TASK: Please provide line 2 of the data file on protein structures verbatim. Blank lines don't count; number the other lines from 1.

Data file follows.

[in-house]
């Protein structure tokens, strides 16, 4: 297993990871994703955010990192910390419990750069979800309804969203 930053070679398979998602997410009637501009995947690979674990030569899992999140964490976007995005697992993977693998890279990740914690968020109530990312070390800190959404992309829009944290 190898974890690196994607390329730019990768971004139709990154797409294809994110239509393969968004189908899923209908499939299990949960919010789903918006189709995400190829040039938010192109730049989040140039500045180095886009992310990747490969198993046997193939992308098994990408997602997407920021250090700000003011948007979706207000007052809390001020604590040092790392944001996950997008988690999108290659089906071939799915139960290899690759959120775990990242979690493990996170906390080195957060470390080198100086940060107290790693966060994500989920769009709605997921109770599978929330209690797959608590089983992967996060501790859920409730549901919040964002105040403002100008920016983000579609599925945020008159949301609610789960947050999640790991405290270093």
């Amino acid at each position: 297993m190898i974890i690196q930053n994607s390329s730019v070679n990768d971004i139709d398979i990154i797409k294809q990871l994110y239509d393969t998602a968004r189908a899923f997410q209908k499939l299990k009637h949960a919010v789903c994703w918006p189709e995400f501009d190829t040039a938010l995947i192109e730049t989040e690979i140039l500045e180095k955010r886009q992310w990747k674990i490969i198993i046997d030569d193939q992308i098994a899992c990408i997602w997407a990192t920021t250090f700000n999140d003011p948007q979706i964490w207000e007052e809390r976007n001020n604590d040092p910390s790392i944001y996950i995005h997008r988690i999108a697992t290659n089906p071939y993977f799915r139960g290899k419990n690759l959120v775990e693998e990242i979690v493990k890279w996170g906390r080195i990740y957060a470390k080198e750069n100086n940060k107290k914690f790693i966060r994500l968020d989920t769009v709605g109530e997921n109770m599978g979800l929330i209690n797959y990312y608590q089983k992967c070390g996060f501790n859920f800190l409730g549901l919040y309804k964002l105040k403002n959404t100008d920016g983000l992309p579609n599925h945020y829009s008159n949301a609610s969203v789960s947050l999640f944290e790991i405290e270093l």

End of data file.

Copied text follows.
């Protein structure tokens, strides 16, 4: 297993990871994703955010990192910390419990750069979800309804969203 930053070679398979998602997410009637501009995947690979674990030569899992999140964490976007995005697992993977693998890279990740914690968020109530990312070390800190959404992309829009944290 190898974890690196994607390329730019990768971004139709990154797409294809994110239509393969968004189908899923209908499939299990949960919010789903918006189709995400190829040039938010192109730049989040140039500045180095886009992310990747490969198993046997193939992308098994990408997602997407920021250090700000003011948007979706207000007052809390001020604590040092790392944001996950997008988690999108290659089906071939799915139960290899690759959120775990990242979690493990996170906390080195957060470390080198100086940060107290790693966060994500989920769009709605997921109770599978929330209690797959608590089983992967996060501790859920409730549901919040964002105040403002100008920016983000579609599925945020008159949301609610789960947050999640790991405290270093």